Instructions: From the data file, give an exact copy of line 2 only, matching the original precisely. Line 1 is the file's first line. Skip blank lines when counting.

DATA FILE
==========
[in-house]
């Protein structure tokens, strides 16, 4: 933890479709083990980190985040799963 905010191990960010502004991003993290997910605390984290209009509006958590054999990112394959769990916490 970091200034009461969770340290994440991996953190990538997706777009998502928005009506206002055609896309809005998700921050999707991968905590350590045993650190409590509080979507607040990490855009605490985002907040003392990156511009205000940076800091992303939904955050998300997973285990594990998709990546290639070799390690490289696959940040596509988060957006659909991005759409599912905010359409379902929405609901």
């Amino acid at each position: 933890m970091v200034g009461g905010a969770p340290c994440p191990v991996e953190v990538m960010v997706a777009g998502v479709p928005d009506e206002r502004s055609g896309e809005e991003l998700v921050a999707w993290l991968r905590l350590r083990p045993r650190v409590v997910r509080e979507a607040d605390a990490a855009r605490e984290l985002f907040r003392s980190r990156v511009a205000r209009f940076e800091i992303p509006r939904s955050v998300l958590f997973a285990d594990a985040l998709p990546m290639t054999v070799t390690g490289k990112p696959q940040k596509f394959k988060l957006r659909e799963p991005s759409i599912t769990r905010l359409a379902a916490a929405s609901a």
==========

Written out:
């Protein structure tokens, strides 16, 4: 933890479709083990980190985040799963 905010191990960010502004991003993290997910605390984290209009509006958590054999990112394959769990916490 970091200034009461969770340290994440991996953190990538997706777009998502928005009506206002055609896309809005998700921050999707991968905590350590045993650190409590509080979507607040990490855009605490985002907040003392990156511009205000940076800091992303939904955050998300997973285990594990998709990546290639070799390690490289696959940040596509988060957006659909991005759409599912905010359409379902929405609901």